Balancing Science and Story

Effectively communicating sustainability across sectors

What do European climate scientists, Midwest U.S. organic farmers, and small arts organizations have in common? They all have a huge amount of data (or potential for it) and battle with balancing science and more personal, emotional messages in their communications.

In the past few months, I’ve presented to scientists at the Copernicus Climate Change Service general assembly in Europe, to organic farmers at the Midwest Organic Farming Conference (MOSES), and to artists and arts organizations as a panelist at Data for Art.

Copernicus Climate Change Service

Arlene at Copernicus Climate Change Service General Assembly

In order help audiences grasp the very complex scenarios involved in each of these industries, we have to both produce solid, objective research about these subjects and provide more subjective entry points into the information. Our goal: Help non-experts grasp the concepts and navigate the content. These entry points should show how the data can be understood from a variety of different perspectives, and aim to tell stories with the data. Visual stories reach audiences and help people connect with these complex concepts.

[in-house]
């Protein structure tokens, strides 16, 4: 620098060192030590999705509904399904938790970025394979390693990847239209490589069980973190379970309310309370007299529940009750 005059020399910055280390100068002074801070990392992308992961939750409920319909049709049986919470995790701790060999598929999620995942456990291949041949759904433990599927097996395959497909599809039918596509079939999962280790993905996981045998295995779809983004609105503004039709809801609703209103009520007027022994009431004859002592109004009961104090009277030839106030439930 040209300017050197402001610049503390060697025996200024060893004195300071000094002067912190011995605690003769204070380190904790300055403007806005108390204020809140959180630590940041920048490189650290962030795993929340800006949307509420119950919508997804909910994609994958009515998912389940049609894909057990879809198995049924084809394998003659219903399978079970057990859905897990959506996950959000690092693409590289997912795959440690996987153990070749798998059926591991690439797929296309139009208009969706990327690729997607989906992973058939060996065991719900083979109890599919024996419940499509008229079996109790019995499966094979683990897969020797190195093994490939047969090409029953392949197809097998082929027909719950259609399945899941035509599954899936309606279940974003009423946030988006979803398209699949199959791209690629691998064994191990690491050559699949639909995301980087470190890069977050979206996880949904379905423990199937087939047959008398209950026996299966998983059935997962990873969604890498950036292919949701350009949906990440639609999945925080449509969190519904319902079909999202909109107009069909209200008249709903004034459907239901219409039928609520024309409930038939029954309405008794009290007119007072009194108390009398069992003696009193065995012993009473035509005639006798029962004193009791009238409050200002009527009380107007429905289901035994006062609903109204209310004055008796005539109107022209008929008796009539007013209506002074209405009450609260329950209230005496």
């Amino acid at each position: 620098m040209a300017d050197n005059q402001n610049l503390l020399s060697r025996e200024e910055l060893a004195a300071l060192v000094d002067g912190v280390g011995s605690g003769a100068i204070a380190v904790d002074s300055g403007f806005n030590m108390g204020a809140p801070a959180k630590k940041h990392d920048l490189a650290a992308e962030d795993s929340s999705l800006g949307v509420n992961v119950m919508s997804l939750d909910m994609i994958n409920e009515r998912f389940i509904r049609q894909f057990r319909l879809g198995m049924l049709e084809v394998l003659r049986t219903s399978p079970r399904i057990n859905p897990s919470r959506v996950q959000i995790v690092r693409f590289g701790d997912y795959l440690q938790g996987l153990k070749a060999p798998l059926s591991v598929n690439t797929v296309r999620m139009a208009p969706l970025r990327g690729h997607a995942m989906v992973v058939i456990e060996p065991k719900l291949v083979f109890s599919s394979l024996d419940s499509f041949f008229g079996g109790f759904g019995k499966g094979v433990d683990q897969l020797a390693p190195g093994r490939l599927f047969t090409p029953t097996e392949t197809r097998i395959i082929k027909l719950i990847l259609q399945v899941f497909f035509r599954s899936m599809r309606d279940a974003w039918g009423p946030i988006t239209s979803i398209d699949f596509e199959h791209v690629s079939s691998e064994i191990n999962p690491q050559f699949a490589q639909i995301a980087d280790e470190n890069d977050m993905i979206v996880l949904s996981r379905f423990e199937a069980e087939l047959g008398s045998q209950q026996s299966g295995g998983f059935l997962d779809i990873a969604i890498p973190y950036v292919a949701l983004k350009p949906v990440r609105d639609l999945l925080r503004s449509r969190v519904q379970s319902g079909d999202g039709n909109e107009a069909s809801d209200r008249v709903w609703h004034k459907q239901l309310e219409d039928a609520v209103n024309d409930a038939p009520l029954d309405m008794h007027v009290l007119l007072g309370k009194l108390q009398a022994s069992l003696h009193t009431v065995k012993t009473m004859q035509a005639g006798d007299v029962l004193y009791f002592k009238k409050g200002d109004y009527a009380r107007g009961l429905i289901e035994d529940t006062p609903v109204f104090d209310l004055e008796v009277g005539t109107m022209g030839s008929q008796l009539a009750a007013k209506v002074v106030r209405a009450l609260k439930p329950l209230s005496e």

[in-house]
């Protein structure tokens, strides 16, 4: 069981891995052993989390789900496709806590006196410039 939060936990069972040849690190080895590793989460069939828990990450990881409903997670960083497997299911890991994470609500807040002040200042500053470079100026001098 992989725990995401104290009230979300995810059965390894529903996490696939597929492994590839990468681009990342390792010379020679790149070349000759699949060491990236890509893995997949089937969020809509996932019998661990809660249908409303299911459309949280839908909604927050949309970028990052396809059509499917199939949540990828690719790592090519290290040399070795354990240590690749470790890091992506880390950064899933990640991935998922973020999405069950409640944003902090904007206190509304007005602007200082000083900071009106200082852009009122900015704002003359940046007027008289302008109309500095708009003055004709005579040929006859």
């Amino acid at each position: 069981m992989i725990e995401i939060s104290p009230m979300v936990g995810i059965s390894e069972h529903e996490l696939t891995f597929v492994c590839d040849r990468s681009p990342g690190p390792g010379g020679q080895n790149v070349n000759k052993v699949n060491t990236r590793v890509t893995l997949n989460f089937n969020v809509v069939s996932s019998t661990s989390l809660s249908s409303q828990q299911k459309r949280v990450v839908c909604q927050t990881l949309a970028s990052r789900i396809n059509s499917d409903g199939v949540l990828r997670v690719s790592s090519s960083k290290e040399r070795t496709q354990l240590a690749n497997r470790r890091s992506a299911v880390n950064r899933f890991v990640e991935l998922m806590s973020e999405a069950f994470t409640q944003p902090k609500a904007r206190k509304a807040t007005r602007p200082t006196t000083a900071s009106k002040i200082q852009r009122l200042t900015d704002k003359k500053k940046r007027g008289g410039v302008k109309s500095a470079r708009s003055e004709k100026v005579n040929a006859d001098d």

We have to improve how we communicate this important information, so that our audiences — policymakers, stakeholders, businesses, consumers, and citizens — can more fully engage and ultimately take action. Because if people can’t grasp the information, they default to ‘Business as Usual’: they ignore the information and do nothing (and that won’t help our planet one bit!). We can do better, and when audiences are more engaged, our organizations benefit and so does our common cause. — AB